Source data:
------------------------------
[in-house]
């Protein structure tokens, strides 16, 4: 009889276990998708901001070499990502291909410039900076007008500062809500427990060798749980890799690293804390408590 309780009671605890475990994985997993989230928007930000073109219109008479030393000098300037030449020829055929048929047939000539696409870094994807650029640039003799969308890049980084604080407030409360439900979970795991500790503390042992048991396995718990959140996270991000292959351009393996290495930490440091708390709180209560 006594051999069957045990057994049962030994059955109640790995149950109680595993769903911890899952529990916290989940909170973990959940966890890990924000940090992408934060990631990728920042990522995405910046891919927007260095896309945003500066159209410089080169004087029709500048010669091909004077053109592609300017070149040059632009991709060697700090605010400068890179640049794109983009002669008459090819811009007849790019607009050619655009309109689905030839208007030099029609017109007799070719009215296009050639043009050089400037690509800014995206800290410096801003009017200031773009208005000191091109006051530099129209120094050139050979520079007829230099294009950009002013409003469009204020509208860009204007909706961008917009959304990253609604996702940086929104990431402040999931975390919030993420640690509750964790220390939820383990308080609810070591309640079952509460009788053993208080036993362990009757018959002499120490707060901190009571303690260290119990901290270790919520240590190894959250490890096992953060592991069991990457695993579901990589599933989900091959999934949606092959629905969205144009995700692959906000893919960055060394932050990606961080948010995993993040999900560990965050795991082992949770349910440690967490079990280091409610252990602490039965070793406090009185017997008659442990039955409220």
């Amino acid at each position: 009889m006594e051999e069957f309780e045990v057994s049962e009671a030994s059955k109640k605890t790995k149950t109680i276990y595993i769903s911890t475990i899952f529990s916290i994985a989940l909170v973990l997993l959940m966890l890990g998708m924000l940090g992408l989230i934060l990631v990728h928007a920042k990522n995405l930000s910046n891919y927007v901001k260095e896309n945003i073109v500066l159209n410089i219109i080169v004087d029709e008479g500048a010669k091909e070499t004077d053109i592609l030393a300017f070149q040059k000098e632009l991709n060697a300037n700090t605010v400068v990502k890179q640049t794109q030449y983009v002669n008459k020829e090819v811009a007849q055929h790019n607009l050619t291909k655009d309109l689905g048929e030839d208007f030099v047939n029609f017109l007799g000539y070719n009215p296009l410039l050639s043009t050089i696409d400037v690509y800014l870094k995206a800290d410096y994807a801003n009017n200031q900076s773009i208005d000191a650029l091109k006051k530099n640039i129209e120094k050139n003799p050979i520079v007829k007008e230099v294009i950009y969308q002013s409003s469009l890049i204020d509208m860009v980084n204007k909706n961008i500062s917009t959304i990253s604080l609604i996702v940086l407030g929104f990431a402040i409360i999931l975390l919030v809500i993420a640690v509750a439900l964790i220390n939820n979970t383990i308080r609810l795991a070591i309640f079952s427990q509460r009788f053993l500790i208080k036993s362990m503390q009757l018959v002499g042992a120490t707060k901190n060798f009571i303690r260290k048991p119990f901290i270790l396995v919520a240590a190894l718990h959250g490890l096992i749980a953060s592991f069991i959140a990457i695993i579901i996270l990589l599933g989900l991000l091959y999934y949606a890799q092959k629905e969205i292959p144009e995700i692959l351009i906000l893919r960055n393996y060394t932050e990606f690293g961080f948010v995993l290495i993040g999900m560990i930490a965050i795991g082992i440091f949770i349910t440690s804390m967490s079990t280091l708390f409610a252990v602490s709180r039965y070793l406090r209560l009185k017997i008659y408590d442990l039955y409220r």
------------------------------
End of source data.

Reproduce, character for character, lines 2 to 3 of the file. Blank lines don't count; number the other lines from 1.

């Protein structure tokens, strides 16, 4: 009889276990998708901001070499990502291909410039900076007008500062809500427990060798749980890799690293804390408590 309780009671605890475990994985997993989230928007930000073109219109008479030393000098300037030449020829055929048929047939000539696409870094994807650029640039003799969308890049980084604080407030409360439900979970795991500790503390042992048991396995718990959140996270991000292959351009393996290495930490440091708390709180209560 006594051999069957045990057994049962030994059955109640790995149950109680595993769903911890899952529990916290989940909170973990959940966890890990924000940090992408934060990631990728920042990522995405910046891919927007260095896309945003500066159209410089080169004087029709500048010669091909004077053109592609300017070149040059632009991709060697700090605010400068890179640049794109983009002669008459090819811009007849790019607009050619655009309109689905030839208007030099029609017109007799070719009215296009050639043009050089400037690509800014995206800290410096801003009017200031773009208005000191091109006051530099129209120094050139050979520079007829230099294009950009002013409003469009204020509208860009204007909706961008917009959304990253609604996702940086929104990431402040999931975390919030993420640690509750964790220390939820383990308080609810070591309640079952509460009788053993208080036993362990009757018959002499120490707060901190009571303690260290119990901290270790919520240590190894959250490890096992953060592991069991990457695993579901990589599933989900091959999934949606092959629905969205144009995700692959906000893919960055060394932050990606961080948010995993993040999900560990965050795991082992949770349910440690967490079990280091409610252990602490039965070793406090009185017997008659442990039955409220």
């Amino acid at each position: 009889m006594e051999e069957f309780e045990v057994s049962e009671a030994s059955k109640k605890t790995k149950t109680i276990y595993i769903s911890t475990i899952f529990s916290i994985a989940l909170v973990l997993l959940m966890l890990g998708m924000l940090g992408l989230i934060l990631v990728h928007a920042k990522n995405l930000s910046n891919y927007v901001k260095e896309n945003i073109v500066l159209n410089i219109i080169v004087d029709e008479g500048a010669k091909e070499t004077d053109i592609l030393a300017f070149q040059k000098e632009l991709n060697a300037n700090t605010v400068v990502k890179q640049t794109q030449y983009v002669n008459k020829e090819v811009a007849q055929h790019n607009l050619t291909k655009d309109l689905g048929e030839d208007f030099v047939n029609f017109l007799g000539y070719n009215p296009l410039l050639s043009t050089i696409d400037v690509y800014l870094k995206a800290d410096y994807a801003n009017n200031q900076s773009i208005d000191a650029l091109k006051k530099n640039i129209e120094k050139n003799p050979i520079v007829k007008e230099v294009i950009y969308q002013s409003s469009l890049i204020d509208m860009v980084n204007k909706n961008i500062s917009t959304i990253s604080l609604i996702v940086l407030g929104f990431a402040i409360i999931l975390l919030v809500i993420a640690v509750a439900l964790i220390n939820n979970t383990i308080r609810l795991a070591i309640f079952s427990q509460r009788f053993l500790i208080k036993s362990m503390q009757l018959v002499g042992a120490t707060k901190n060798f009571i303690r260290k048991p119990f901290i270790l396995v919520a240590a190894l718990h959250g490890l096992i749980a953060s592991f069991i959140a990457i695993i579901i996270l990589l599933g989900l991000l091959y999934y949606a890799q092959k629905e969205i292959p144009e995700i692959l351009i906000l893919r960055n393996y060394t932050e990606f690293g961080f948010v995993l290495i993040g999900m560990i930490a965050i795991g082992i440091f949770i349910t440690s804390m967490s079990t280091l708390f409610a252990v602490s709180r039965y070793l406090r209560l009185k017997i008659y408590d442990l039955y409220r």